Ore­gon stand­off per­sists

The Guardian (Charlottetown) - - WORLD - THE AS­SO­CI­ATED PRESS

A pickup truck blocked the en­trance Tues­day to a na­tional wildlife pre­serve where a small armed group up­set over fed­eral land pol­icy has oc­cu­pied the frozen swath of re­mote Ore­gon since the week­end.

From a watch­tower, a mem­ber of the group looked out over the snowy grounds. The activists who came to the Mal­heur Na­tional Wildlife Refuge were bun­dled in cam­ou­flage, ear muffs and cow­boy hats in the bleak, high desert of east­ern Ore­gon where they seemed more likely to en­counter wildlife than peo­ple. That may be a key rea­son why law en­force­ment has not taken ac­tion against the group of about two dozen activists op­pos­ing the im­pris­on­ment of fa­ther-and-son ranch­ers who set fire to fed­eral land.

“Th­ese guys are out in the mid­dle of nowhere, and they haven’t threat­ened any­body that I know of,” said Jim Glen­non, a long­time po­lice com­man­der who now owns the Illi­nois­based law en­force­ment train­ing or­ga­ni­za­tion Cal­i­bre Press. “There’s no hurry. If there’s not an im­me­di­ate threat to any­one’s life, why cre­ate a sit­u­a­tion where there would be?”

No one had been hurt and no one was be­ing held hostage. The takeover puts fed­eral of­fi­cials in a del­i­cate po­si­tion of de­cid­ing whether to con­front the oc­cu­piers, risk­ing blood­shed, or stand back and pos­si­bly em­bolden oth­ers to di­rectly con­front the gov­ern­ment.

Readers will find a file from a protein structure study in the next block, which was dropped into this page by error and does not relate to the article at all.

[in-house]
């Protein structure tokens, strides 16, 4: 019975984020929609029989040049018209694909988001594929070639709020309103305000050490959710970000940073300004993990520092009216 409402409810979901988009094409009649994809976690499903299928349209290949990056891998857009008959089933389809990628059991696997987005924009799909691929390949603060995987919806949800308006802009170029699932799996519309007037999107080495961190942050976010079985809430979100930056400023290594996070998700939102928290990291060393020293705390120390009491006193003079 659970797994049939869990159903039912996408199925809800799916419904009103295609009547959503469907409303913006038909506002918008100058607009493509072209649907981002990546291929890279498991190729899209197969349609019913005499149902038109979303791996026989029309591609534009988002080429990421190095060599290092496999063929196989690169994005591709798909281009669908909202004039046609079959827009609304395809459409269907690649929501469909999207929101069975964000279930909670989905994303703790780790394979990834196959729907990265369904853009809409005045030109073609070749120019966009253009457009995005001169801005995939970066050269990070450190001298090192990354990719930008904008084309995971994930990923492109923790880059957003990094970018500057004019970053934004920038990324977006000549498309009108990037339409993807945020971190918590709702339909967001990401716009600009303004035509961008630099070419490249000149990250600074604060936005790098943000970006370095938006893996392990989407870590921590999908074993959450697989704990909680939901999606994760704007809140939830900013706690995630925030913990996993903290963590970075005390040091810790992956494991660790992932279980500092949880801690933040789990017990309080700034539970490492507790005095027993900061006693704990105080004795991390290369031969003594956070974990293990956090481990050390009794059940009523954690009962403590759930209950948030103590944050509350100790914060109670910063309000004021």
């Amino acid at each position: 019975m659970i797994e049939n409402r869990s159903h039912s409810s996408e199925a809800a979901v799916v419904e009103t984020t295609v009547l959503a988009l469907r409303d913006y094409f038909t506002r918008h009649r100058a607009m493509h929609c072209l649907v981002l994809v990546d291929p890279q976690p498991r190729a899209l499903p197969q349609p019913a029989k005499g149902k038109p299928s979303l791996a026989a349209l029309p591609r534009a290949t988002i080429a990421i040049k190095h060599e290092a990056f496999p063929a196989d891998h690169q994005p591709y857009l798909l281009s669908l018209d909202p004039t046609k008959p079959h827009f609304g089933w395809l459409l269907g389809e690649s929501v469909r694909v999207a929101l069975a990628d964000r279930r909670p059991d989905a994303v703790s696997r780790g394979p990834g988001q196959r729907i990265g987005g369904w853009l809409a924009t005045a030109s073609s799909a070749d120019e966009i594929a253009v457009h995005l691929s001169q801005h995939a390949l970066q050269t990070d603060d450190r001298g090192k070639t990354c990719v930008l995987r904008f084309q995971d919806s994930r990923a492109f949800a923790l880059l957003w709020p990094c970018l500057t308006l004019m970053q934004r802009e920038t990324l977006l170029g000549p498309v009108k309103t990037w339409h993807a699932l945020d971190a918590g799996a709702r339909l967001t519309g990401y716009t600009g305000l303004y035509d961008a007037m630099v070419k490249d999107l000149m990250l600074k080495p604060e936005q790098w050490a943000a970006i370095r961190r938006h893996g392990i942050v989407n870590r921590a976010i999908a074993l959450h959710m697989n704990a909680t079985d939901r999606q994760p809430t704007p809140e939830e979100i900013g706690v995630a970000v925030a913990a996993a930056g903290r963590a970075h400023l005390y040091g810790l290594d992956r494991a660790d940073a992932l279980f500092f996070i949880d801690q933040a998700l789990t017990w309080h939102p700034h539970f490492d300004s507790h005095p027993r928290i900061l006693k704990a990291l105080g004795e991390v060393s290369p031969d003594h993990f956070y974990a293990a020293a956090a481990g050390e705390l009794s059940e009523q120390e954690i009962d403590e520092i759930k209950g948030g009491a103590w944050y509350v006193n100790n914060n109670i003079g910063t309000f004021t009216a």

Many ob­servers com­plained, suggest­ing the gov­ern­ment’s re­sponse would have been swifter and more se­vere had the oc­cu­pants been Mus­lim or other mi­nori­ties.

“There seems to be some­what of a re­luc­tance to think white peo­ple are as dan­ger­ous as peo­ple of colour,” said Heidi Beirich of the Southern Poverty Law Cen­ter, which tracks hate groups.

The activists seized the refuge about 300 miles from Port­land on Satur­day night as part of a decades-long fight over pub­lic lands in the West.

They said they want an in­quiry into whether the gov­ern­ment is forc­ing ranch­ers off their land af­ter Dwight Ham­mond and his son, Steven, re­ported back to prison Mon­day.

The Ham­monds were con­victed of ar­son three years ago for fires on fed­eral land in 2001 and 2006, one of which was set to cover up deer poach­ing, ac­cord­ing to pros­e­cu­tors. The men served no more than a year un­til an ap­peals court judge ruled the terms fell short of min­i­mum sen­tences that re­quire them to serve about four more years.

Their sen­tences were a ral­ly­ing cry for the group call­ing it­self Cit­i­zens for con­sti­tu­tional Free­dom, whose mostly male mem­bers said they want fed­eral lands turned over to lo­cal au­thor­i­ties so peo­ple can use them free of U.S. over­sight.

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